August 30, 2015

Notes and Quotes from Day 4 of the 2015 Australian Open

VenusWilliamsFedCup

(January 22, 2015) A few of the more off-beat questions and answers from Day 4 news conferences at the Australian Open.

 

Q. After some of the results here, how good to be back in the third round?

VENUS WILLIAMS: Yeah, definitely. Always good to advance. That’s pretty much the goal when you step on the courts, it’s like, Come on. Let’s get to the next round. Met the goal today.

 

Q. Helped playing her in your last tournament?

VENUS WILLIAMS: Yeah, I think it definitely helped because I never played her before. She actually hits the ball quite powerfully and she’s very aggressive. I think she played even more aggressive than when we played in Auckland. I think maybe her strategy was maybe to try to take control of the point. So I had to play some defense there as well as offense today.

 

Q. How do you feel about your game in general right now? Feel like you’re playing well?

VENUS WILLIAMS: Yeah, definitely. I’m hitting the ball a lot like how I want to. Yeah, some points you play well and some not as well. I’m just continually trying to be as consistent as I can on the court and still play consistent while taking risk as well. Find that balance.

 

Q. You seem so relaxed, pretty happy — very happy. Is this the happiest period in your career? How are you feeling about that?

VENUS WILLIAMS: I’m always pretty happy, actually, so… I’ve had a lot of great times and I had losses, just like everyone else, but I’m always pretty happy. I haven’t let tennis affect the rest of my life, whether it was good or bad. Also you can play so well and be on top of the world and that can affect you and make you not so fun to be around, too. I try not to let any of that stuff happen to me.

 

Q. The other day you said with a smile, Hey, I’m still a big kid. Talk about that. Do you feel just a certain joy?

VENUS WILLIAMS: I think just my attitude toward life is just very nonchalant. I’m a hard worker and I definitely work toward goals and I have a serious side. More than anything I’m a big joker. You don’t see that on the court because that’s when you’re most intense. I think people who may know me and don’t know much about tennis, when they see me on the court they’re like, Oh, I’m scared of you are now. Someone told me that recently. So definitely have two sides. You know.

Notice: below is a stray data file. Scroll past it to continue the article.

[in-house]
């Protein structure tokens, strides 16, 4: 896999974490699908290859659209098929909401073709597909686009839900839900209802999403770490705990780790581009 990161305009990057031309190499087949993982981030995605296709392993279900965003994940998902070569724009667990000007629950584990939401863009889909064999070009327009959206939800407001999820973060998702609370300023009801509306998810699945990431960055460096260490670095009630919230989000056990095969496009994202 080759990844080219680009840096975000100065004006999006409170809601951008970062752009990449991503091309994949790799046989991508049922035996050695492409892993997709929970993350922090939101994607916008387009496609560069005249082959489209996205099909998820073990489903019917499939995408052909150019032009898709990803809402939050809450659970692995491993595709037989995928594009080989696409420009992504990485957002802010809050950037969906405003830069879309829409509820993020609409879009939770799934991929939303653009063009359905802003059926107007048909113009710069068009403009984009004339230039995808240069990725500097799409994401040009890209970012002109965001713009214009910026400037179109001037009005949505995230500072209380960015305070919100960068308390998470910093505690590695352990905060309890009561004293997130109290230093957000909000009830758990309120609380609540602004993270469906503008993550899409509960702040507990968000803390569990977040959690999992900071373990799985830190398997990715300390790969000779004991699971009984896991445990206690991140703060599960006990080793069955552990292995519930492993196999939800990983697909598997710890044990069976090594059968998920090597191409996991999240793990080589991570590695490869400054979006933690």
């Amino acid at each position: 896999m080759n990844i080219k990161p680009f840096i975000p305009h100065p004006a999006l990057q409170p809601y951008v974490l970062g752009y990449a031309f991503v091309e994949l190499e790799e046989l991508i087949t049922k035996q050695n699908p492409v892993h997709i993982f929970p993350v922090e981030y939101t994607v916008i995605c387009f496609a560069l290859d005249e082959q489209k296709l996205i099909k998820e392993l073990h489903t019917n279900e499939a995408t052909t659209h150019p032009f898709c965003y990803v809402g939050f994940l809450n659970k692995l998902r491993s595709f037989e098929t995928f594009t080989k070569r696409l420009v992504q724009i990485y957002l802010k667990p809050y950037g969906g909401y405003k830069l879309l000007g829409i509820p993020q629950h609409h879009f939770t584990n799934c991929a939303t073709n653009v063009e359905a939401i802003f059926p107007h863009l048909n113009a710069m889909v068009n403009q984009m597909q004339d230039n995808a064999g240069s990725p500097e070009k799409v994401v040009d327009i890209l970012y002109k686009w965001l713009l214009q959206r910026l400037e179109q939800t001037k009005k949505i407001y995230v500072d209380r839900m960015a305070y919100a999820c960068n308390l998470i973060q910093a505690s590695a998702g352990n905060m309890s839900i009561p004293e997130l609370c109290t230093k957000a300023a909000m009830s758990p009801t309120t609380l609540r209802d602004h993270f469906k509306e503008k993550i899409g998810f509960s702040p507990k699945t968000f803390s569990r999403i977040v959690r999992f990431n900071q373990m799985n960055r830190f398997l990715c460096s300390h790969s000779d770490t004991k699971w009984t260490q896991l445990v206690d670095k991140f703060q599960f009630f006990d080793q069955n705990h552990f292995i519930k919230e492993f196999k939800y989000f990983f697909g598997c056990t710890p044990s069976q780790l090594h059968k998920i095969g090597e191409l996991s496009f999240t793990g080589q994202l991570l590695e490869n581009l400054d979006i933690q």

Q. All this about the struggle you’ve had with injuries. Is this part of your career a rejuvenation, a second coming?

VENUS WILLIAMS: Well, I think sometimes in life you just have to learn to deal with the cards you been dealt. I’ve just been trying to get used to my new life, I guess. I think it’s just an adjustment to getting used to how I need to live now. Just hanging in there I think a lot of it, too. The good part is I know how to play tennis and I have a lot of experience, so that helps me a lot on the court.

 

Q. Are you driving in Melbourne again?

VENUS WILLIAMS: I haven’t been driving. There were times I went on adventures. I think Melbourne is one of the cities I know best because I’ve gone so many different places here on my own actually in a car. Pretty scary. I drive really slow. You always think in the back of your head, I don’t want to get on the wrong side of the road. So you drive real slow and always get a car I can follow, especially on those turns, so I make sure I’m following someone. Just to make sure nothing goes wrong. But it’s definitely an adventure.

 

Q. Do you remember driving when your dad told you to take over the VW bus when you were going around the neighborhood after the first tournament you won?

VENUS WILLIAMS: Yeah, you know how dads are though. They’re usually a little more lenient than moms. Usually, I thought. My dad would let us behind the wheel. Not too crazy. Like in parking lots and things like that. We obviously weren’t on the 405.

 

Q. You made it to a bunch of third rounds during this phase of your career. Haven’t gotten past this stage in a few years. What do you think it’s going to take to that next step into the second week?

VENUS WILLIAMS: For me, I’ve won in my life. I’ve won a lot of things. For me it’s about titles, so no matter what the title is for me, to the finals is the same thing as the third round if I didn’t win. For me, it’s about hopefully trying to take titles home. You know, last year I got in the circle to hopefully take titles quite a few times, and sometimes came up short. That’s pretty much where I want to be. That’s my focus really is, how close can I get myself to be in that winner’s circle.

 

Q. Why did you and Serena pull out of doubles?

VENUS WILLIAMS: According to the rules you don’t have to give a reason. I think we’ll stick with that.